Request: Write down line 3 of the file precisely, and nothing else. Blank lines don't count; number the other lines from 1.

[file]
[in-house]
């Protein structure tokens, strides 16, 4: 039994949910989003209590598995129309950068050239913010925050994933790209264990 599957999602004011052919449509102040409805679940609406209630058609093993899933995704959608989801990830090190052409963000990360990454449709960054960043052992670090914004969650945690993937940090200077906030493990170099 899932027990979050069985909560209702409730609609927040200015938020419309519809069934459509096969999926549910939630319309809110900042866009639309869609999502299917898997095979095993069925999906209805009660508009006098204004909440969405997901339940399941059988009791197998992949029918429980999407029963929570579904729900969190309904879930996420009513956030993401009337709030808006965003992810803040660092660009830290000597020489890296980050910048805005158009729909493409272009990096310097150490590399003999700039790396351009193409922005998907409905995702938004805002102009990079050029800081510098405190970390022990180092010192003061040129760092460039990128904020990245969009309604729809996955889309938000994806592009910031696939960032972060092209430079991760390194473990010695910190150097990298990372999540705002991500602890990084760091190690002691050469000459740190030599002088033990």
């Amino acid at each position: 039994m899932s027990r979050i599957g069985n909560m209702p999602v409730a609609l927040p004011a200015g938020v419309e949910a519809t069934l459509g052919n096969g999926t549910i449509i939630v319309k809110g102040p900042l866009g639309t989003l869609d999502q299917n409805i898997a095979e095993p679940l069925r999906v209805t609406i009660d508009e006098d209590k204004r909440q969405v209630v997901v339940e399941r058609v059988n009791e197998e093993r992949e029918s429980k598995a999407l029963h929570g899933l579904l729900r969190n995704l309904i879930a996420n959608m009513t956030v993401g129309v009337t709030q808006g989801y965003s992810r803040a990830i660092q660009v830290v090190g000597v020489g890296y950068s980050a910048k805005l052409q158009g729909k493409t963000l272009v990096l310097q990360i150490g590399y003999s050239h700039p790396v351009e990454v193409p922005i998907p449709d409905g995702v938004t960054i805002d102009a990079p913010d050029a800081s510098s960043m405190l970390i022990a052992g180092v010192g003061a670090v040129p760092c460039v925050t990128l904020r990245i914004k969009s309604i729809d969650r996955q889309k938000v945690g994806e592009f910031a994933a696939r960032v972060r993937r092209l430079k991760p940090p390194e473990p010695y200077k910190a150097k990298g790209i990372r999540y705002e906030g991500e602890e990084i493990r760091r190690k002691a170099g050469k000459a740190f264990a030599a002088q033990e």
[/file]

């Amino acid at each position: 039994m899932s027990r979050i599957g069985n909560m209702p999602v409730a609609l927040p004011a200015g938020v419309e949910a519809t069934l459509g052919n096969g999926t549910i449509i939630v319309k809110g102040p900042l866009g639309t989003l869609d999502q299917n409805i898997a095979e095993p679940l069925r999906v209805t609406i009660d508009e006098d209590k204004r909440q969405v209630v997901v339940e399941r058609v059988n009791e197998e093993r992949e029918s429980k598995a999407l029963h929570g899933l579904l729900r969190n995704l309904i879930a996420n959608m009513t956030v993401g129309v009337t709030q808006g989801y965003s992810r803040a990830i660092q660009v830290v090190g000597v020489g890296y950068s980050a910048k805005l052409q158009g729909k493409t963000l272009v990096l310097q990360i150490g590399y003999s050239h700039p790396v351009e990454v193409p922005i998907p449709d409905g995702v938004t960054i805002d102009a990079p913010d050029a800081s510098s960043m405190l970390i022990a052992g180092v010192g003061a670090v040129p760092c460039v925050t990128l904020r990245i914004k969009s309604i729809d969650r996955q889309k938000v945690g994806e592009f910031a994933a696939r960032v972060r993937r092209l430079k991760p940090p390194e473990p010695y200077k910190a150097k990298g790209i990372r999540y705002e906030g991500e602890e990084i493990r760091r190690k002691a170099g050469k000459a740190f264990a030599a002088q033990e």